Emotional Health

Fourth of July: Freedom, Fireworks, and Fathers

When I was growing up, mothers dominated the Thanksgiving and December holidays. They were food-, child-, and gift-oriented, and those were traditionally female activities. Fathers would participate in the main event, but other than picking out the Christmas tree or putting the toys together, they were supporting players in family life in many nuclear families. Summer, however, has always been a time for fathers to spend time with their children, and there is no holiday—other than Father’s Day itself—that is more dominated by Dad than July Fourth. It’s he who brings out the sparklers, prepares the grill, and helps roast the marshmallows at the beach.

My father was a weekend boater, an amateur who delighted in the small white powerboat that he named Ghost. He seemed to love the Fourth, which gave him the opportunity to actually go somewhere specific in the boat, because a local judge used to set off fireworks over the bay near where we lived.

We would all be bundled in lifejackets and sweatshirts as the sun was going down, setting out as if we were going on a grand adventure that might end at Gilligan’s Island. The fun part was supposedly the fireworks, but much more exciting and rare was an outing with Dad, who seemed to always be working and who came home even on weekends with three briefcases. (It never occurred to me to wonder how he actually carried three at once, but now I do.) On summer afternoons, he would sit out on the porch, plowing through papers and documents or writing notes on a legal pad with the black felt markers he used exclusively.

It was a time when fathers didn’t cook, change diapers, or even play much with their kids, especially if they were girls. There were rare exceptions. One father on my block, a busy surgeon, delighted in leading the neighborhood gang trick-or-treating, and it was he who led the annual Christmas carolers.

Most fathers were special, partly because their appearances were as rare as celebrity sightings. They were not present at birthday parties, for example, something that is routine today, when Dad is usually taking videos of his kids’ every achievement.

But summer was better. Businesses slowed down for most dads, and they would show up at the beach and even play baseball with the kids from time to time. It never occurred to us to question this arrangement, grateful as we were for this seasonal improvement.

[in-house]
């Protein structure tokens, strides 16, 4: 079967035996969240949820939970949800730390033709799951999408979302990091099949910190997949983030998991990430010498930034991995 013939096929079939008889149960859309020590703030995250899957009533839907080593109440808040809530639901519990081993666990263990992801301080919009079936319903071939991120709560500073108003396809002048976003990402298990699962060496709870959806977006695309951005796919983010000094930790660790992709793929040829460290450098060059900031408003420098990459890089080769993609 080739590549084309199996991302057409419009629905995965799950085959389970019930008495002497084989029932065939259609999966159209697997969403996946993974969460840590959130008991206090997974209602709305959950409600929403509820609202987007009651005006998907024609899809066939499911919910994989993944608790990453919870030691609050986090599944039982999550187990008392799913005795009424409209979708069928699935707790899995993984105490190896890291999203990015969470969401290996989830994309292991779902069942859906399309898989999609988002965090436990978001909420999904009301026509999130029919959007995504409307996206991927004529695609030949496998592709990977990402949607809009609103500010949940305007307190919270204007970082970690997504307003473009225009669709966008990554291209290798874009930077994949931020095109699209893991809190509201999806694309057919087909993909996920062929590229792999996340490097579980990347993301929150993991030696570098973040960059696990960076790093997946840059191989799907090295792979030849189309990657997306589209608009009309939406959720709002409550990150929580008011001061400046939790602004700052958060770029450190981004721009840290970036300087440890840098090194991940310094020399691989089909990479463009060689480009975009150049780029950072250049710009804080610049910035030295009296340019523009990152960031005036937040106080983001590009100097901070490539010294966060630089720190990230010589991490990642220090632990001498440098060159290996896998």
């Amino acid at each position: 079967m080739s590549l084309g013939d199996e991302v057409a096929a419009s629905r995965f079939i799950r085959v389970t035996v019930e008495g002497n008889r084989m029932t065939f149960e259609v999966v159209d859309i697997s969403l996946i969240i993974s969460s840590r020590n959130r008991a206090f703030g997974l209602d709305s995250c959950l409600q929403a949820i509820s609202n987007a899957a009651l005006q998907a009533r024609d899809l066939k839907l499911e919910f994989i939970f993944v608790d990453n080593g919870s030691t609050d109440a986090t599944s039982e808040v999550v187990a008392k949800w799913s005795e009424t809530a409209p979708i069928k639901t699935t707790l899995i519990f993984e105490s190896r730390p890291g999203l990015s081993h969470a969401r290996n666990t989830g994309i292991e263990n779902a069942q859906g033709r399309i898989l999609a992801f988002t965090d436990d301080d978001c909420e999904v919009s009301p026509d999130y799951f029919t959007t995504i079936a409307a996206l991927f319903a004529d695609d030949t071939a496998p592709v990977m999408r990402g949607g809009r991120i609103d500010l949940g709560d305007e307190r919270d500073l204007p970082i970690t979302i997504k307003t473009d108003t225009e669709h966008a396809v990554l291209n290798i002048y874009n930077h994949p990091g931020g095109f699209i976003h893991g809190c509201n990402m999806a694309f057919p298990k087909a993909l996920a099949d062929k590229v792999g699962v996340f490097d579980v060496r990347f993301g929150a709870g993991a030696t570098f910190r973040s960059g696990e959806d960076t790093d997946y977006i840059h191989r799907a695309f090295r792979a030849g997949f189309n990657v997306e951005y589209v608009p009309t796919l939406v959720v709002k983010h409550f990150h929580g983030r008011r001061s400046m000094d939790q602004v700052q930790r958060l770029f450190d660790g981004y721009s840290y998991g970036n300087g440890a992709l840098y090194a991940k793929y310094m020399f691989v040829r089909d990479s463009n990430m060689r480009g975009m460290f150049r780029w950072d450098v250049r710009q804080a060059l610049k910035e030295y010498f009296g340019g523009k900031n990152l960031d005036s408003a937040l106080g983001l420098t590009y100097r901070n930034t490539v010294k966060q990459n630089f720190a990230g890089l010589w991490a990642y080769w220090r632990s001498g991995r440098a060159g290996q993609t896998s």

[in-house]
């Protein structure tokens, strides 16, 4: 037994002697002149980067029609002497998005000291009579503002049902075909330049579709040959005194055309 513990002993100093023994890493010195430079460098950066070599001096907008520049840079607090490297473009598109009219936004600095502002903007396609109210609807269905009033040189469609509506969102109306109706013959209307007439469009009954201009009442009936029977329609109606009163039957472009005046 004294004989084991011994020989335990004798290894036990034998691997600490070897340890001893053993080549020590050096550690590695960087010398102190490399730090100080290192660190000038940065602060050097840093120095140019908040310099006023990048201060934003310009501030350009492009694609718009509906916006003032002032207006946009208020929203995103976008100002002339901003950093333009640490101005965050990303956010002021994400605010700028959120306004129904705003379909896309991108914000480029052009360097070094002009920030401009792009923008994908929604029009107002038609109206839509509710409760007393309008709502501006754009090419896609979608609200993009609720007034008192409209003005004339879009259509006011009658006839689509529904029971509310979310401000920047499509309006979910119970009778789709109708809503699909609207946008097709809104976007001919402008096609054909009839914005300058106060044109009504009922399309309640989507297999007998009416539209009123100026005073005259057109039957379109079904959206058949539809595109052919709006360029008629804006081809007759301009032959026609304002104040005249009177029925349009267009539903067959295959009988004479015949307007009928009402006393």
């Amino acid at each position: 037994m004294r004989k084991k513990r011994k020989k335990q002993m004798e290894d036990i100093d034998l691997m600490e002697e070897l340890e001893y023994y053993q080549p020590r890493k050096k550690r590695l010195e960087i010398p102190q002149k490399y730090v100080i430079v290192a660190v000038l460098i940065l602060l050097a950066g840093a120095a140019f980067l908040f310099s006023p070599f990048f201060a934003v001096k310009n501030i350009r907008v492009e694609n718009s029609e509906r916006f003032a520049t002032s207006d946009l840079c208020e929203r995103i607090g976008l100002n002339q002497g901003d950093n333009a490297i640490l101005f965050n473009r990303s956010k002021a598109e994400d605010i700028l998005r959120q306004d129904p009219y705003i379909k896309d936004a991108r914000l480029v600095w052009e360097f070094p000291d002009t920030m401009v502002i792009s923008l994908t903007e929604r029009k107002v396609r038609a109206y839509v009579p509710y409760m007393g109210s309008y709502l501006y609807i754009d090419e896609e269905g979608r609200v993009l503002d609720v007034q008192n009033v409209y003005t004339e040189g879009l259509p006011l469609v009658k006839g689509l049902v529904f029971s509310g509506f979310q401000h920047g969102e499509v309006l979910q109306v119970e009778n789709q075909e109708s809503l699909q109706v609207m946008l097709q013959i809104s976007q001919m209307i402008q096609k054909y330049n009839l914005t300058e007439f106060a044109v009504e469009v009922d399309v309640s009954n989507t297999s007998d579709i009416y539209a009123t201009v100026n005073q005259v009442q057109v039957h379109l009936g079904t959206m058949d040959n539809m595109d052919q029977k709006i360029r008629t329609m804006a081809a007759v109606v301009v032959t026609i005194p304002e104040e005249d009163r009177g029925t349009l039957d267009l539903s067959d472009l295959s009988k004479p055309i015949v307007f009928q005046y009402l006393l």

There was an early express train that ran on Friday afternoons, the 5:21, known locally as the “daddy train.” Mothers and kids would eagerly await its arrival in the waning sunlight, sometimes putting pennies on the tracks and retrieving them after the train went through, flattened and illegible.

Dad would step off, in his dark suit and three briefcases, and we would shuttle him home in the Ford station wagon with faux wood paneling on its sides. My mother was always happier when he was home, and the world seemed restored to safety and tranquility.

I never thought of myself as lucky to have a father, since in those days everyone seemed to have one, although I did have a few friends whose parents were divorced. Every year there was one day in the calendar at school, called Father’s Day, when dads were invited to spend the day visiting us in the classroom (mothers could come individually whenever they wanted).  One year, probably when we were in fourth grade, my friend Alex’s father didn’t come. He was one of the divorced dads and had recently remarried a younger woman and had a new baby.

The day was structured so that each father could participate in activities with his own child. This made it particularly awkward for Alex, who had to go through the day alone, with no one looking over her shoulder. The teacher asked her if she would like one of the other fathers to join along with her.

Eventually she spoke up, in her small and uniquely raspy voice, and asked the teacher if my father could look at her project as well as mine. It struck me for the first time that I was advantaged—to have a father at home, lucky to have him be there at school, and pleased that he was there to be Alex’s father surrogate that day.

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  • Mickey M. June 29, 2017 at 12:54 pm

    Thank you so much, Dr. Ford, for sharing this about your father. Hugs to you and yours.

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